Our results also suggest that the greater the number of cigarettes smoked daily, the greater the risk for mortality in persons with schizophrenia. We found that those aged 35–54 years who smoke greater than a pack per day had a 170% increased absolute mortality risk (HR = 2.7) as compared with nonsmokers. These findings are similar to general population data that suggest that disease risk is highest in those who smoke more than 20 cigarettes per day. Additionally, it is known that few systems of the body are unaffected by smoking.28
Smoking is undoubtedly a risk factor for cardiovascular disease and associated mortality (ischemic heart disease, cerebrovascular disease, atherosclerosis, aneurysm); however it is also associated in the general population with an increased risk for mortality from malignant neoplasm (lung, laryngeal, pharyngeal, digestive tract, colorectal, and oral)29,30
and respiratory diseases (pneumonia, chronic obstructive pulmonary disease).18
Thus, all-cause mortality was examined in our current study to include morbidities related to all body systems. Of particular note, cardiovascular disease was the most frequently occurring cause of death, and cardiac related mortality risk was greatly elevated compared with nonsmokers in this our sample. Cancer mortality in this sample (7 cases of cancer death among 664 smokers vs 4 cases among 594 nonsmokers) was too infrequent to ascertain whether smoking increased cancer death risk in this population.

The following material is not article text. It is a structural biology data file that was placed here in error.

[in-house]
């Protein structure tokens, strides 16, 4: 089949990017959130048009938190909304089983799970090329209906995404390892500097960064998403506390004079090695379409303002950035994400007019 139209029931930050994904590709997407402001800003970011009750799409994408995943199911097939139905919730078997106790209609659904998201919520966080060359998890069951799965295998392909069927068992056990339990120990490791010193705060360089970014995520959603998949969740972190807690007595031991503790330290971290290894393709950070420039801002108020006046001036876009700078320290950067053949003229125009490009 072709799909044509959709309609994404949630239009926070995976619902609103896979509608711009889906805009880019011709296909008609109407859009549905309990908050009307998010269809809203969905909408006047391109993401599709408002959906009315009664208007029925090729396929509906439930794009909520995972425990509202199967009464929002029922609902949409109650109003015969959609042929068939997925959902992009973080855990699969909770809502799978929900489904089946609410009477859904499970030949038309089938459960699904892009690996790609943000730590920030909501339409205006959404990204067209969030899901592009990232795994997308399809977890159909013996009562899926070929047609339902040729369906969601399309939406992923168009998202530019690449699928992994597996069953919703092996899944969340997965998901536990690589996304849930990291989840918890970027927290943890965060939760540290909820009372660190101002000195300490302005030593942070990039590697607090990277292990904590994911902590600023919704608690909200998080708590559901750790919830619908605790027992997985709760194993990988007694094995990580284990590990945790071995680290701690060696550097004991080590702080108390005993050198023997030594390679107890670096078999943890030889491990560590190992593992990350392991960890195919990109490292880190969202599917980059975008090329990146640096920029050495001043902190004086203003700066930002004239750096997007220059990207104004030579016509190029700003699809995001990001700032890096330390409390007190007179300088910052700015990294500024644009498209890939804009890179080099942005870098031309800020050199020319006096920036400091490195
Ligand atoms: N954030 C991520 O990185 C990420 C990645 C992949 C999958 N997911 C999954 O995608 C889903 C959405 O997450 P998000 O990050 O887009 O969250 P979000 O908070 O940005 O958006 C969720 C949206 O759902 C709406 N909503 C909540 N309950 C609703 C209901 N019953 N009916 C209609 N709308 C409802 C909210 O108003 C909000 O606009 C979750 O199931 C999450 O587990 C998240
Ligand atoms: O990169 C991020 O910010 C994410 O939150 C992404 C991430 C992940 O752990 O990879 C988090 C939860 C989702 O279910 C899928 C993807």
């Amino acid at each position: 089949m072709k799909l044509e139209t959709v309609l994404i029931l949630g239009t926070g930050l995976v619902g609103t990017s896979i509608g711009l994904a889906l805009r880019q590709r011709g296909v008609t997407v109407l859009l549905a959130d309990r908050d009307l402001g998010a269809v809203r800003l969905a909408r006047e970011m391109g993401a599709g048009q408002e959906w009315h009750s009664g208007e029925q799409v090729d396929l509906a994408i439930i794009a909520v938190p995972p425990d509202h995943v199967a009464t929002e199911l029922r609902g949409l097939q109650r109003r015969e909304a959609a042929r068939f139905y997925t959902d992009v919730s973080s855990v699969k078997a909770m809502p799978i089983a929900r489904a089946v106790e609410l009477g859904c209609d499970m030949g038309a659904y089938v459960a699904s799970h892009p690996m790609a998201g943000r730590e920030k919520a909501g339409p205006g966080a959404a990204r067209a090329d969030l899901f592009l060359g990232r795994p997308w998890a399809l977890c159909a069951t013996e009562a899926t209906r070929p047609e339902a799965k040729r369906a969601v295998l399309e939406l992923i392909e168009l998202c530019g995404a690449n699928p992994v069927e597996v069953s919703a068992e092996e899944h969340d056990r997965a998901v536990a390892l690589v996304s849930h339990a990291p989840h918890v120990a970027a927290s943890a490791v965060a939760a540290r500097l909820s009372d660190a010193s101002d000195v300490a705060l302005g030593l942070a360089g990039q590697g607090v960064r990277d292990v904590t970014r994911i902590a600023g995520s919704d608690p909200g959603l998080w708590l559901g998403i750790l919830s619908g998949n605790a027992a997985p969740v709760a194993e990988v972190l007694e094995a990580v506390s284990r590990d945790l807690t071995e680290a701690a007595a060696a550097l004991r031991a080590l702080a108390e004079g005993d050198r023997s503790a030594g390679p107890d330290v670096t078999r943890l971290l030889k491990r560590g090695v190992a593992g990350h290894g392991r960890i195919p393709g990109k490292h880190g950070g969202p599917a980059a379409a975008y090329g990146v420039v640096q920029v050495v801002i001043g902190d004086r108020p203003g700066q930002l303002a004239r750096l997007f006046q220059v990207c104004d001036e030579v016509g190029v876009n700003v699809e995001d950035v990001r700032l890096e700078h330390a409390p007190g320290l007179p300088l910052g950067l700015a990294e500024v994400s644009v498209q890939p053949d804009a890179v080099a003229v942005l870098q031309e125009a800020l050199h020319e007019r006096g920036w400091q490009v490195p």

The strengths of this study include the large sample size and specific clinical chart information regarding smoking and substance use. Other studies have relied upon Medical claim data,31
and unclear or combined diagnoses.31,33
The additional chart data we have gathered in this study are significantly richer than administrative data that have many limitations.34
First, diagnoses in administrative data are often inaccurate. Second, listed causes of death such as “cardiac arrest,” eg, may not always reflect the root cause of a problem because many conditions in addition to cardiovascular disease can lead to cardiac arrest. We were careful to include all underlying medical disorders and contributing factors listed on the death records to help determine if deaths listed as cardiac were due to primary or secondary cardiac cause. Third, administrative data may not accurately reflect true medical conditions. Previous studies have found that over 25% of medical record diagnoses do not match administrative data.35